Should Be Commended for Beginning to Arm Pilots to Enhance Airline Safety
For Immediate Release.
September 9, 2002 On
Thursday, September 5, 2002, the Senate made a step in the right direction
to increase airline safety by passing on an 87-6 vote the Boxer-Smith
that would prohibit airlines and the federal government from barring
armed pilots. Also, for flight
attendants, the amendment mandates a minimum of 28 hours of self-defense
security measures fail to provide adequate airline passenger protection
in the event of terrorists attempting to take over airplanes.
For example, in the United States (U.S.), with most air marshals
working apparently in pairs, of the 35,000 daily commercial flights
less than one percent are being protected.
And according to the pilot’s union, the marshal’s program would
cost annually $10 billion and require a workforce the size of the U.S.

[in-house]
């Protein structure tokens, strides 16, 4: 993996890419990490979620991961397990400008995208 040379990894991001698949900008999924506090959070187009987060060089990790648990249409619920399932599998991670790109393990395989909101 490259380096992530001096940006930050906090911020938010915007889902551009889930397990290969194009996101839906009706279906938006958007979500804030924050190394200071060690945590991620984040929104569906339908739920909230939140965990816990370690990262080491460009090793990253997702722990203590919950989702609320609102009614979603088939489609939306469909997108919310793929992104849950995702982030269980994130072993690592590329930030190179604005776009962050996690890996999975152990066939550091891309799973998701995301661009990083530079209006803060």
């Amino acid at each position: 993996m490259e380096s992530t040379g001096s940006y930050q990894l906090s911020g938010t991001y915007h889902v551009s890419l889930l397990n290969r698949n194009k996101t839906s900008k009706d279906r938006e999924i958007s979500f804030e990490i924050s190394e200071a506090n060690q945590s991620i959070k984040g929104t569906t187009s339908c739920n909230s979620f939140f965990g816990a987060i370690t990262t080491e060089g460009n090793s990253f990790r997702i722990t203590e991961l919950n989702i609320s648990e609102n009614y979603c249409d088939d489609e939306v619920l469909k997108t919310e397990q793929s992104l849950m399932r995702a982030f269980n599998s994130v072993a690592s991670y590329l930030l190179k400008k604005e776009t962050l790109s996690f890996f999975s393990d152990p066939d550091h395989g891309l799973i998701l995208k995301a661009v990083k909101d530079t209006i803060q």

Marine Corps to protect most planes.
it is harder today for terrorists to take over an airplane as a result
of pre-flight screening and passenger awareness, there still have been
several security breaches throughout the nation’s airports that have
forced airplanes in mid-flight to return to the airport to have passengers
screened for a second time by metal detectors. Also, making it through security in recent
weeks have been long scissors, box cutters, knives, and guns.
are encouraged to try to attempt to take over an airplane if they know
they are not adequately defended. Arming pilots is just one way to effectively
deter terrorists from such actions.
“Allowing trained armed
pilots is a proactive approach to preventing terrorists from turning
airplanes into weapons of mass destruction,” said Dr. Joel P. Rutkowski,
president of the American Voice Institute of Public Policy.
“Allowing pilots to be armed will provide a last line of defense
to keep terrorists out of the cockpit because pilots can defend the
airplane’s controls from intruder entrance.
It is too late to do much more than have the U.S. air force shoot
down a terrorist compromised airplane which will result in the lose
of many lives just because opponents of armed pilots feel guns do not
belong in the cockpit.”
Joel P. Rutkowski, P.h.D.
President, The American Voice Institute Of Public Policy
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